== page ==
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Sci-fi geeks take movies seriously


The good news is I have a few ideas for a column. The bad news is none of those ideas has more than a few paragraphs of life before it amounts to beating a dead horse.

So here are some of the things I was considering dedicating entire columns to before only slightly better judgment won:

• I first heard about Manny Ramirez as a half-thought. My friend Ben had told me the Los Angeles Dodgers slugger was missing the next 50 games.

I didn’t automatically assume it was a suspension for performance enhancing drugs, largely because it’s Manny Ramirez and nothing he does would surprise me. I seriously wondered ... is he taking time off to promote a jazz album? Did he land a movie role? Did he injure himself falling off a unicycle?

Nope, it’s PEDs.

Some friends who follow the Red Sox expressed joy the team traded him last year, oblivious to the fact the MVP for their 2004 World Series title winner is now caught in a steroids scandal.

And I expect the court of public opinion will soon convict Boston’s other slugger, David Ortiz. He averaged 45 homers per 162 games with Boston before this year, when steroid testing became more rigorous; as of Tuesday, he’s batting .224 with more triples (1) than homers (0).

• I’ve always wanted two things for reasons I can’t justify. One is that Britney Spears do an album where she covers Debbie Gibson songs. The other is that Tom Hanks does one more screwball comedy like “The Pit” or “The Burbs.”

But now, I’m thinking Hanks might have bigger troubles. Monday night on Letterman he was describing some place being cold. He said, “It was ice planet Hoth cold. You know, Hoth, where Captain Kirk goes to find Spock.”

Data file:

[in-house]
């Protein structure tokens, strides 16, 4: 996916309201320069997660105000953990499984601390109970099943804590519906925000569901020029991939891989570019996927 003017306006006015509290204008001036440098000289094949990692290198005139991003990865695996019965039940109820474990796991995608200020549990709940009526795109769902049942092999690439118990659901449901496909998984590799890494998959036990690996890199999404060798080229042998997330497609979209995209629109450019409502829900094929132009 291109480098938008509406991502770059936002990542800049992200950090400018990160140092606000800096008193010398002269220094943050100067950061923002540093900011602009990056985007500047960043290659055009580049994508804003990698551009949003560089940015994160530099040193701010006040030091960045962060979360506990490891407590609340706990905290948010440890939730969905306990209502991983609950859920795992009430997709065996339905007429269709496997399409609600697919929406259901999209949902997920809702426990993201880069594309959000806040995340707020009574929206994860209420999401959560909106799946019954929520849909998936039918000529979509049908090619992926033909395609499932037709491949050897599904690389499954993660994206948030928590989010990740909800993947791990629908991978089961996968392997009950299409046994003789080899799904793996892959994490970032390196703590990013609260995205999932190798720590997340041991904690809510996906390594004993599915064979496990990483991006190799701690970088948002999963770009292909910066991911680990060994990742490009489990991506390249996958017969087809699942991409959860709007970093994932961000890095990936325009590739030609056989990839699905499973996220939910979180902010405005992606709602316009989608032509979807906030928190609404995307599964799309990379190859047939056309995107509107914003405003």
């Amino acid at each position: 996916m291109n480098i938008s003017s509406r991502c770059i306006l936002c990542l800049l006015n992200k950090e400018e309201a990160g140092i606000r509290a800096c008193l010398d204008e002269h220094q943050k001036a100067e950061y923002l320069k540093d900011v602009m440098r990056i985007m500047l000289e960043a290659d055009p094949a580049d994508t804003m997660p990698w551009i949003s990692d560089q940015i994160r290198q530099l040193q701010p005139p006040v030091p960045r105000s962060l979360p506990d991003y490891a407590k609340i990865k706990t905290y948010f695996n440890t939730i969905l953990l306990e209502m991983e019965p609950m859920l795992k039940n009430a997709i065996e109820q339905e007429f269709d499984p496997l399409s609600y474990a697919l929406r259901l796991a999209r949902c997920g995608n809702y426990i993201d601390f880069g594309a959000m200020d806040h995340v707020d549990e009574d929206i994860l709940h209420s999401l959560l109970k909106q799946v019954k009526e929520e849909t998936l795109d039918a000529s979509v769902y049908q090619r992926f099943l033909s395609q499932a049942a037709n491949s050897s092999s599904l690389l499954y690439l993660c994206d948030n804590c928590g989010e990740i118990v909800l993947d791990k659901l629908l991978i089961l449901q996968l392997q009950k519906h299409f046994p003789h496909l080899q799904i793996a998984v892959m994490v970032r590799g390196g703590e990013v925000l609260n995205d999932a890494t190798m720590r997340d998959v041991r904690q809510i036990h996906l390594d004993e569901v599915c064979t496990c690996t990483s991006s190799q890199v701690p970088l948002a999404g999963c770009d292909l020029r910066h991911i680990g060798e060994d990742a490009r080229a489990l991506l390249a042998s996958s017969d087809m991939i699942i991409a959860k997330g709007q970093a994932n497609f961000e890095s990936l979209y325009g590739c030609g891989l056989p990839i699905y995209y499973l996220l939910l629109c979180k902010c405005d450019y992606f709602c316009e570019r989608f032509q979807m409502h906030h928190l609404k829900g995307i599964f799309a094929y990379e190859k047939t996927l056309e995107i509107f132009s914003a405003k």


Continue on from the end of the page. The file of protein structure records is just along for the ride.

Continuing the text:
Hoth was actually from “Star Wars: Episode V,” and by mingling “Star Wars” with “Star Trek,” he has unleashed the fury of two movie geek cultures.

I fear they’ll hound Hanks for months — unaware of the irony of demanding historical accuracy on fictional events in fictional galaxies.

• And back to sports, where the Dallas Mavericks have lived to see at least one more game against the Denver Nuggets.

I wish the Mavericks were eliminated already, if only for the way they handled their 106-105 loss to Denver. With the Nuggets down two, Dallas had one foul before Denver would get bonus free throws.

Antoine Wright bumped Denver’s Carmelo Anthony with this purpose in mind. No foul was called, and Anthony hit the game-winning 3-pointer.

Yeah, the foul should have been called, but Wright didn’t help matters by sticking his arms straight up after the bump, universal basketball player sign language for, “I didn’t foul him.”

And Dallas Coach Rick Carlisle said he assumed referees knew the Mavericks had a foul to give. Psst, Rick ... it’s not the referee’s job to know team and player foul counts; that’s what the scorer’s table is for. And if you intend to intentionally foul, why not tell a referee?

I later posted a Facebook status that said, “If the Dallas Mavericks don’t know how to intentionally foul somebody so he doesn’t get a shot off, they don’t belong in the West finals.”

My friend Greg commented, “The Dallas Mavericks don’t belong in the West finals. Wasn’t that easier?”

Yes, it was, Greg. Yes, it was.

Kevin Wilson is a columnist for Freedom New Mexico. He can be contacted at 763-3431, ext. 313, or by e-mail: [email protected]


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